dnc parties

Secret DNC: Exclusive parties are coming, you’re probably not invited

Twitter will have one. Google will have one. MTV will have one. Top media companies, tech giants and local corporations are hosting a select few.

There are hundreds of public events and parties next week throughout Philadelphia for every person with pretty much every interest. But there’s a second layer to party time in Philadelphia — and you’re probably not invited.

Most large brands and corporations either attend or, in many cases, host some of the most exclusive parties at presidential conventions that feature top politicians, business leaders (read: big donors) and even the occasional celebrity. They’re cocktail parties held in some of the city’s hottest restaurants and event spaces. You know, the ones that’ll be approved to stay open past 2 a.m. for only the week of the Convention.

Twitter will have one. Google will have one. MTV will have one. Top media companies, tech giants and local corporations are hosting them. And figuring out where and when these invite-only parties take place is about as easy as finding Donald Trump’s tax returns.

Where the party at?

For these exclusive parties, the DNC is where it’s at. Sure, corporations host events at the Republican National Convention. There was even some drama at an exclusive BuzzFeed party on a hotel roof. But the Republicans are traditionally a tamer bunch than the Dems, who often attract a younger crowd and basically all of Hollywood. (Or maybe the GOP is too busy in their hotel rooms.)

So what’s on tap for this year’s convention in Philly? Hard to say at this point. Sources say Twitter and Google will both have headquarters set up in Philadelphia, as Google did during the 2012 DNC in Charlotte, N.C. MTV is hosting an event, and top political media companies like POLITICO and The Hill will host both open and closed events during convention week.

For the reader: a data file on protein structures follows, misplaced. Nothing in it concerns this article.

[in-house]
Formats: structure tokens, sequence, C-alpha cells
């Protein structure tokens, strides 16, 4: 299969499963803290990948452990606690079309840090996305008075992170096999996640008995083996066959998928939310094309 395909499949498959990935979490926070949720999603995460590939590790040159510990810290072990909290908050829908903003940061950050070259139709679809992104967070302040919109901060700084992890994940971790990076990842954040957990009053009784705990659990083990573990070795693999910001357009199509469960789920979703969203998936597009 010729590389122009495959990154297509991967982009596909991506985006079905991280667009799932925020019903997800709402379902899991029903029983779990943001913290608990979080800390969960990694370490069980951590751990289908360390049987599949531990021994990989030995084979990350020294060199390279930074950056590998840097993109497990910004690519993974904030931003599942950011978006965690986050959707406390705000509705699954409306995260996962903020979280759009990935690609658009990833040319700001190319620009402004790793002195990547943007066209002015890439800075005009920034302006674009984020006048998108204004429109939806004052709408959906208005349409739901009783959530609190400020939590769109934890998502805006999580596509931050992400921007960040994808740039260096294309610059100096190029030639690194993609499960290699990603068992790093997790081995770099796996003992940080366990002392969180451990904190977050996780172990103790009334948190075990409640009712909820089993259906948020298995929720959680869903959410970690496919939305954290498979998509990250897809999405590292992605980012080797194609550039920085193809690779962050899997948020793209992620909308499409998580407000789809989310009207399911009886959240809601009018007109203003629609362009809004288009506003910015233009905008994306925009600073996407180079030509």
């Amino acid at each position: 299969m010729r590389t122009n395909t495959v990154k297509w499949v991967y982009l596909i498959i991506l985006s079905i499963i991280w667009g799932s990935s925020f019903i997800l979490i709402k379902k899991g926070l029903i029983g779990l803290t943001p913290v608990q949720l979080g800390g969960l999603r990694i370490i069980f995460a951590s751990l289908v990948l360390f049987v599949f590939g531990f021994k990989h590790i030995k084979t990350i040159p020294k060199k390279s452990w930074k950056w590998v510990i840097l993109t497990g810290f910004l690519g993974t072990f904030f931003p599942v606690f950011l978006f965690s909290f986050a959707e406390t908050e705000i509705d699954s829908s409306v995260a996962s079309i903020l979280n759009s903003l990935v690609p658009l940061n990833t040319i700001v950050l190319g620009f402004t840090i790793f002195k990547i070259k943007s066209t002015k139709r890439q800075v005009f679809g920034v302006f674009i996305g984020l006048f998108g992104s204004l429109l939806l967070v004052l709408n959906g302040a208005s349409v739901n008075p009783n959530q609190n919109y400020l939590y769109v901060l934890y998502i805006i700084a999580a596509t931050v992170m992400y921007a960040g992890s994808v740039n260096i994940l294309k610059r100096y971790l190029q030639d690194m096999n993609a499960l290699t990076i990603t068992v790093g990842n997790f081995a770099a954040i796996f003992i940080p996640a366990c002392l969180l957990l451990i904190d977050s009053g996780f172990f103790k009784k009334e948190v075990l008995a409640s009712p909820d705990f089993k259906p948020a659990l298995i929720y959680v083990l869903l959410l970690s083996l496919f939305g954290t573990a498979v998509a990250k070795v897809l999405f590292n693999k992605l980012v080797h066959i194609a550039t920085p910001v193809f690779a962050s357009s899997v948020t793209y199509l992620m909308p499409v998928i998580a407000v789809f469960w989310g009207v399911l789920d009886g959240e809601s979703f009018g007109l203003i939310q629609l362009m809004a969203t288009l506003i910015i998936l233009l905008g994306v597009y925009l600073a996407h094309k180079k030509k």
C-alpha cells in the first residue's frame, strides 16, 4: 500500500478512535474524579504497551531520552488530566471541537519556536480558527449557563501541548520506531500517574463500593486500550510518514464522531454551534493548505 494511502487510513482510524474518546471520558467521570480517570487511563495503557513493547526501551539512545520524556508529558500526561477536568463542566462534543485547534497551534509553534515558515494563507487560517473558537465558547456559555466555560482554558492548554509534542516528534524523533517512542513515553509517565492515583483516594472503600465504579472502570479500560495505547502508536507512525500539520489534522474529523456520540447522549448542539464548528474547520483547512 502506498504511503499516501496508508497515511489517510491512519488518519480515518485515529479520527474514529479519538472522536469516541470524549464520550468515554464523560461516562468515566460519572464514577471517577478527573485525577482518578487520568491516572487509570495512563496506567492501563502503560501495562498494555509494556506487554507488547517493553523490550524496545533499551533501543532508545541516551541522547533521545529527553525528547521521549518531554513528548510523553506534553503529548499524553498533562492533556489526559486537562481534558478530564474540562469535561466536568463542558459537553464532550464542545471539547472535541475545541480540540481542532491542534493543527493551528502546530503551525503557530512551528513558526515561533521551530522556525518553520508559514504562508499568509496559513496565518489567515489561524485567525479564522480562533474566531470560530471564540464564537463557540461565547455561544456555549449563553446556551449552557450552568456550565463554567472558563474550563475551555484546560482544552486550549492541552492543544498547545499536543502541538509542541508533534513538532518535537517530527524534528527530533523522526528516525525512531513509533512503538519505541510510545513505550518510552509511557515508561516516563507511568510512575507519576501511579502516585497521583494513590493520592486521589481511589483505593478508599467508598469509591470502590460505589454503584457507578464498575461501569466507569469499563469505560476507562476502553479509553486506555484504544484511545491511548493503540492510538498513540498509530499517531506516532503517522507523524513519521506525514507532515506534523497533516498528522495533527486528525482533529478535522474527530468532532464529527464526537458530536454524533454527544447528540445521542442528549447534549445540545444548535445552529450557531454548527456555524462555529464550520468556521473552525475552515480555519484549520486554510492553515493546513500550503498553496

Like the Convention itself, they’ll be hard to get into if you don’t have an invite.

For example, on Monday, the CEO of AOL, the CEO of Discover, the head of the American Bankers Association and more will schmooze at the Arts Ballroom during a closed event with top Democrats like Sen. Chuck Schumer of New York and Rep. Matt Cartwright of Pennsylvania.

The very next day, “baseball legends” will be on-hand at Citizen’s Bank Park to meet Democrats from the House and Senate Energy and Commerce Committees. At the American Jewish History Museum, Gloria Steinem will be attending an event with Sen. Richard Blumenthal, of Connecticut, hosted by Cosmopolitan and the Center for Reproductive Rights. 

A few hours later at The Little Lion Restaurant in Old City, funnyman Judd Apatow will attend a (closed) party with business leaders benefitting senators and a number of Congresscritters.

A good way to figure out where these big shindigs are going down? One Democratic party-watcher offers this hint: Look at the bars and restaurants that are granted permits to stay open past 2 a.m. The Liquor Control Board has only released a few locations so far that have been granted special permits, and none of them (yet) are open past 2 a.m. They include places like Citizen’s Bank Park, the Art Museum, the Franklin Institute and the Kimmel Center.